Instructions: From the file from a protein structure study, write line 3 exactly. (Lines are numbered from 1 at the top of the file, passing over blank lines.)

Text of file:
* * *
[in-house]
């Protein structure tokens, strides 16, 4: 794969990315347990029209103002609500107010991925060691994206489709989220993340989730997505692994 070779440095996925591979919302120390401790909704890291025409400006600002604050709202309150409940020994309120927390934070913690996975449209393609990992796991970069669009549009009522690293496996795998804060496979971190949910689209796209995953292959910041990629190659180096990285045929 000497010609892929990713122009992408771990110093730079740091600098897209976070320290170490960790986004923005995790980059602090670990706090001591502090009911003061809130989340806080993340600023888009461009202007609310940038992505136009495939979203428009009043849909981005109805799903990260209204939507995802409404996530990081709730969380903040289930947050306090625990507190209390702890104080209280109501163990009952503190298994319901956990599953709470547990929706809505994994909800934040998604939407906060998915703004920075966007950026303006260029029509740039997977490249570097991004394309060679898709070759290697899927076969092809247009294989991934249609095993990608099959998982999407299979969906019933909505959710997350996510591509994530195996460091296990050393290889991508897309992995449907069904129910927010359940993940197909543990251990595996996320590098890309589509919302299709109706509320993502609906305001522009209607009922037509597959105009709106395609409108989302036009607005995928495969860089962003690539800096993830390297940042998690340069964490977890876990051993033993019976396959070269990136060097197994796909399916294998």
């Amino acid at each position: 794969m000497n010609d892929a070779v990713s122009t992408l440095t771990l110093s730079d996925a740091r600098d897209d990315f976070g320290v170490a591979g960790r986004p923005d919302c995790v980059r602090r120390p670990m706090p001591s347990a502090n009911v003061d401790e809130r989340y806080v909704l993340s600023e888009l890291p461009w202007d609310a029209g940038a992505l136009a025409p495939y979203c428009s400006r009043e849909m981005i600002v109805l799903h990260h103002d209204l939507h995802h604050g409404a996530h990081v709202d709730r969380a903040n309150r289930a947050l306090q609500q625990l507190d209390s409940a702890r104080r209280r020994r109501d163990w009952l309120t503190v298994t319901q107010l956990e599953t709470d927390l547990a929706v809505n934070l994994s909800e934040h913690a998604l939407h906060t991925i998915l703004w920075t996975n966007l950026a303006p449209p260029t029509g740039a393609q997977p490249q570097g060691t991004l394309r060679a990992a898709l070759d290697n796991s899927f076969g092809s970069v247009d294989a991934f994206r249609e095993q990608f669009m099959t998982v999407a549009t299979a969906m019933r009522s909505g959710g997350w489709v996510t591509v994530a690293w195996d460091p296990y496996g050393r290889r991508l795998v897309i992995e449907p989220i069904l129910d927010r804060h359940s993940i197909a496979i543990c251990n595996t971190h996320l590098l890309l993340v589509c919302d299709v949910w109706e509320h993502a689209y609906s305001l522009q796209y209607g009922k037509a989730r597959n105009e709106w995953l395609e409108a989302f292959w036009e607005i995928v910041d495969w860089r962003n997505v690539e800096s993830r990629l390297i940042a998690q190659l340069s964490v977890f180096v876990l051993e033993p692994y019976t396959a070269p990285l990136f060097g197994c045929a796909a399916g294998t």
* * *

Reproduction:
């Amino acid at each position: 794969m000497n010609d892929a070779v990713s122009t992408l440095t771990l110093s730079d996925a740091r600098d897209d990315f976070g320290v170490a591979g960790r986004p923005d919302c995790v980059r602090r120390p670990m706090p001591s347990a502090n009911v003061d401790e809130r989340y806080v909704l993340s600023e888009l890291p461009w202007d609310a029209g940038a992505l136009a025409p495939y979203c428009s400006r009043e849909m981005i600002v109805l799903h990260h103002d209204l939507h995802h604050g409404a996530h990081v709202d709730r969380a903040n309150r289930a947050l306090q609500q625990l507190d209390s409940a702890r104080r209280r020994r109501d163990w009952l309120t503190v298994t319901q107010l956990e599953t709470d927390l547990a929706v809505n934070l994994s909800e934040h913690a998604l939407h906060t991925i998915l703004w920075t996975n966007l950026a303006p449209p260029t029509g740039a393609q997977p490249q570097g060691t991004l394309r060679a990992a898709l070759d290697n796991s899927f076969g092809s970069v247009d294989a991934f994206r249609e095993q990608f669009m099959t998982v999407a549009t299979a969906m019933r009522s909505g959710g997350w489709v996510t591509v994530a690293w195996d460091p296990y496996g050393r290889r991508l795998v897309i992995e449907p989220i069904l129910d927010r804060h359940s993940i197909a496979i543990c251990n595996t971190h996320l590098l890309l993340v589509c919302d299709v949910w109706e509320h993502a689209y609906s305001l522009q796209y209607g009922k037509a989730r597959n105009e709106w995953l395609e409108a989302f292959w036009e607005i995928v910041d495969w860089r962003n997505v690539e800096s993830r990629l390297i940042a998690q190659l340069s964490v977890f180096v876990l051993e033993p692994y019976t396959a070269p990285l990136f060097g197994c045929a796909a399916g294998t």